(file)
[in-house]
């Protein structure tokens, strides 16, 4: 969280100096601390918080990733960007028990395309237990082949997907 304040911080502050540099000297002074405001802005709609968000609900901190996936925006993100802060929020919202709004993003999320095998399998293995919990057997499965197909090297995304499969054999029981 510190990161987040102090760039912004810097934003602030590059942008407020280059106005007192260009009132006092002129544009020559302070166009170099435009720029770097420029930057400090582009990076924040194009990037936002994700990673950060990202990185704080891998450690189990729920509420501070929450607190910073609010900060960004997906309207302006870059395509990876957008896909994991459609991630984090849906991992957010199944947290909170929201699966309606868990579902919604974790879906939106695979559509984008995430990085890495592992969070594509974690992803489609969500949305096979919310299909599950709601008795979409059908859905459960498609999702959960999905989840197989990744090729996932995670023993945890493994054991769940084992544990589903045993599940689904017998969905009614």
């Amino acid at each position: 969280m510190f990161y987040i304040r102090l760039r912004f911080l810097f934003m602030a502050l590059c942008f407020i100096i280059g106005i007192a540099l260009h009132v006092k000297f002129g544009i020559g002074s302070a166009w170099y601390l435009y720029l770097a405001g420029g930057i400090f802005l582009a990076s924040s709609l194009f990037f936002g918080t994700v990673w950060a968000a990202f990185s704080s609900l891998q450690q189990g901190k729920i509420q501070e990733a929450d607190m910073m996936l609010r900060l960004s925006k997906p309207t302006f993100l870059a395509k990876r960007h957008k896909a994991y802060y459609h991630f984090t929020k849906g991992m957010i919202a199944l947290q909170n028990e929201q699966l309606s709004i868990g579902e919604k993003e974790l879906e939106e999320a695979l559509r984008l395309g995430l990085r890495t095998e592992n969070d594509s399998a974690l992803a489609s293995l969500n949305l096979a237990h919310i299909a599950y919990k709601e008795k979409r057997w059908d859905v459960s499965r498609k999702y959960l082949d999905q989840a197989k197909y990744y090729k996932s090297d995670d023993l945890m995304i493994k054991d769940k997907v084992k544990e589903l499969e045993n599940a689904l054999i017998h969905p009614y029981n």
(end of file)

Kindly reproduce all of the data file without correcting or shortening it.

[in-house]
């Protein structure tokens, strides 16, 4: 969280100096601390918080990733960007028990395309237990082949997907 304040911080502050540099000297002074405001802005709609968000609900901190996936925006993100802060929020919202709004993003999320095998399998293995919990057997499965197909090297995304499969054999029981 510190990161987040102090760039912004810097934003602030590059942008407020280059106005007192260009009132006092002129544009020559302070166009170099435009720029770097420029930057400090582009990076924040194009990037936002994700990673950060990202990185704080891998450690189990729920509420501070929450607190910073609010900060960004997906309207302006870059395509990876957008896909994991459609991630984090849906991992957010199944947290909170929201699966309606868990579902919604974790879906939106695979559509984008995430990085890495592992969070594509974690992803489609969500949305096979919310299909599950709601008795979409059908859905459960498609999702959960999905989840197989990744090729996932995670023993945890493994054991769940084992544990589903045993599940689904017998969905009614």
């Amino acid at each position: 969280m510190f990161y987040i304040r102090l760039r912004f911080l810097f934003m602030a502050l590059c942008f407020i100096i280059g106005i007192a540099l260009h009132v006092k000297f002129g544009i020559g002074s302070a166009w170099y601390l435009y720029l770097a405001g420029g930057i400090f802005l582009a990076s924040s709609l194009f990037f936002g918080t994700v990673w950060a968000a990202f990185s704080s609900l891998q450690q189990g901190k729920i509420q501070e990733a929450d607190m910073m996936l609010r900060l960004s925006k997906p309207t302006f993100l870059a395509k990876r960007h957008k896909a994991y802060y459609h991630f984090t929020k849906g991992m957010i919202a199944l947290q909170n028990e929201q699966l309606s709004i868990g579902e919604k993003e974790l879906e939106e999320a695979l559509r984008l395309g995430l990085r890495t095998e592992n969070d594509s399998a974690l992803a489609s293995l969500n949305l096979a237990h919310i299909a599950y919990k709601e008795k979409r057997w059908d859905v459960s499965r498609k999702y959960l082949d999905q989840a197989k197909y990744y090729k996932s090297d995670d023993l945890m995304i493994k054991d769940k997907v084992k544990e589903l499969e045993n599940a689904l054999i017998h969905p009614y029981n």